Healthcare in Developing Nations – Sometimes Older is Better

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The National Geographic published an article that inspired me to share my thoughts about it. Though much of my focus in finding solutions to the healthcare needs of people in developing nations is on creating a system where communities will not need to depend on traditional healthcare, the current reality is that those traditional organizations are still the only access people will have to the healthcare they need. The problem is that those organizations are not mobile. What is inspiring about the system in Malawi that Mr. Holeman describes is that the government has created a system of mobile healthcare workers that are able to treat some of the leading causes of death among children. What is also commendable is the way that the NGOs that are there have been able to provide support to these healthcare workers by effectively disrupting the mobile phone industry. By identifying the flow of information as being the most important factor in keeping the healthcare workers properly supplied, and understanding that the most impactful thing they can do is find ways to use the existing technologies to make information flow more efficiently. What I love about this is that they aren’t using the newest technologies, they don’t have an unlimited amount of resources, and they are approaching their chosen problem from a point of view not unlike that of any entrepreneur. They are finding ways to keep solutions simple, use existing available technologies, and make these innovations scalable. This success comes from having a clear understanding of how to impact the problem they face and being driven by an honest desire to promote change. I think they really show everyone out there that wants to do good that innovation isn’t just about creating something new. Where innovation really comes from is new ideas, being able to find a solution that hasn’t been done before, and being able to execute that effectively. In some cases, it may lead to the creation of new technology such as the Digital Doctor, and in other cases, it may be as simple as rethinking the way we can use existing technology like 1st generations mobile phones. As we’ve seen with the success in Malawi, sometimes older is better.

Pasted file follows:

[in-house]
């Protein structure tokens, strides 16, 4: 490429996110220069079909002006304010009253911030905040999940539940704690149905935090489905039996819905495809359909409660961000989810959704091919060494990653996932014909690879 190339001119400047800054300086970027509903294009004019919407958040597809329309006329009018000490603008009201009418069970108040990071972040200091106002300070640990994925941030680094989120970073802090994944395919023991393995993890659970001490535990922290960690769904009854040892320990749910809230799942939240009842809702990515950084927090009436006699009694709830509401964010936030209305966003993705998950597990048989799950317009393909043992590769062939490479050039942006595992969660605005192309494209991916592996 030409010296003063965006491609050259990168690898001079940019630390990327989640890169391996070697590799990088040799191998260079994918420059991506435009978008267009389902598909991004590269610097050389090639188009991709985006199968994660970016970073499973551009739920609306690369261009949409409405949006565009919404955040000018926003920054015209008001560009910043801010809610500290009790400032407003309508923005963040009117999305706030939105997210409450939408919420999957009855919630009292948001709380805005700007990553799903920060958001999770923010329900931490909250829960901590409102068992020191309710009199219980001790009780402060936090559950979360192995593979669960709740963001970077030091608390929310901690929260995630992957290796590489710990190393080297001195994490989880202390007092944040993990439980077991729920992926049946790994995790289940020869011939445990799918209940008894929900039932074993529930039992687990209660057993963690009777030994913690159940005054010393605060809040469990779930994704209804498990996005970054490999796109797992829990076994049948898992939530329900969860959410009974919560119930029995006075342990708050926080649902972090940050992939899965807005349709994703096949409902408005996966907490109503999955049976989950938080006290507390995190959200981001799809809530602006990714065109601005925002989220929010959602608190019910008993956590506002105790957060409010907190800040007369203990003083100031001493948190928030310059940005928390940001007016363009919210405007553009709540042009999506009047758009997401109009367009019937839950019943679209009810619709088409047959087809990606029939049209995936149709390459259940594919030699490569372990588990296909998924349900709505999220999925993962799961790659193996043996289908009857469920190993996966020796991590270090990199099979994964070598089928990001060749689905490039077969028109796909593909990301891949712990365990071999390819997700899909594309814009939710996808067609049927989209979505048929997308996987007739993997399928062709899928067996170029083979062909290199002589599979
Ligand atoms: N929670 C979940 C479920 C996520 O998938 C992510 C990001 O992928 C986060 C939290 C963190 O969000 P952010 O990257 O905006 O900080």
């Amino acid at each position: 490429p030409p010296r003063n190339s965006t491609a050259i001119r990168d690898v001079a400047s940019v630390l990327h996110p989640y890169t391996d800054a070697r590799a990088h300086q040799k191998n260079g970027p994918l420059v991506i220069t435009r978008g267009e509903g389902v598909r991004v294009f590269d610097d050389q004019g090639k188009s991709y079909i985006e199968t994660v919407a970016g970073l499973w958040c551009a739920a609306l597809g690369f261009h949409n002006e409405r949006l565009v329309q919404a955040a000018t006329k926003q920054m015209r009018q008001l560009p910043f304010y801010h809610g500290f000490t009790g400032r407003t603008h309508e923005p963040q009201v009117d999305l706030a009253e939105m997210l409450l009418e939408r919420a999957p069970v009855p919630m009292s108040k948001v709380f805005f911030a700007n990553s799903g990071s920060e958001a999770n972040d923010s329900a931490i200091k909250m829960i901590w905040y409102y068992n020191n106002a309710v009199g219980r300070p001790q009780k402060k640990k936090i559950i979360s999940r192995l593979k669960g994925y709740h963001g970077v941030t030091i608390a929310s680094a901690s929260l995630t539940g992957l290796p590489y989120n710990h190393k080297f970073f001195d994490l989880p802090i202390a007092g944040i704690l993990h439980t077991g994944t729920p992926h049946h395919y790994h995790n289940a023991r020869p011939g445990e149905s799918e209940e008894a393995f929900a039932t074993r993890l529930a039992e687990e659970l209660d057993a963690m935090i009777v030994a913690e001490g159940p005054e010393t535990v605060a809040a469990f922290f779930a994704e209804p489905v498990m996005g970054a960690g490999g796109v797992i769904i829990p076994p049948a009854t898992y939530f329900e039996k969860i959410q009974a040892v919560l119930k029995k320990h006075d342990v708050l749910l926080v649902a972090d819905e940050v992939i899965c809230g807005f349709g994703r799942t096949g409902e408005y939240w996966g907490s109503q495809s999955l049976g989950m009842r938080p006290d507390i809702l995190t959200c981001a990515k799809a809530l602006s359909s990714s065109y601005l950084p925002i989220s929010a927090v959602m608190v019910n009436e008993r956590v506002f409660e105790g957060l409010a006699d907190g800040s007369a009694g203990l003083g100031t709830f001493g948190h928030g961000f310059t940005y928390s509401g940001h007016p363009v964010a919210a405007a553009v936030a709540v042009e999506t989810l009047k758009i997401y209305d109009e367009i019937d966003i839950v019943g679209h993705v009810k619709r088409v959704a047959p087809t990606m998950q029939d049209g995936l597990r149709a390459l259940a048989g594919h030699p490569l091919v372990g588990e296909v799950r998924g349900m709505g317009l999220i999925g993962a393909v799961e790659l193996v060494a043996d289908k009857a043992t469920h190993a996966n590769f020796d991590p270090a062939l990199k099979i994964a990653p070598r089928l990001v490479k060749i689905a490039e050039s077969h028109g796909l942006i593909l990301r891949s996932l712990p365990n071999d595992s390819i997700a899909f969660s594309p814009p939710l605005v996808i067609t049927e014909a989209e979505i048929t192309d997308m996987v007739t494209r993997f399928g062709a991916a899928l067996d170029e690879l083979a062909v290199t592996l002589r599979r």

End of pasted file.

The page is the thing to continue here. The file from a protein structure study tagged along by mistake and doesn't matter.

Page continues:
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Naveen Jain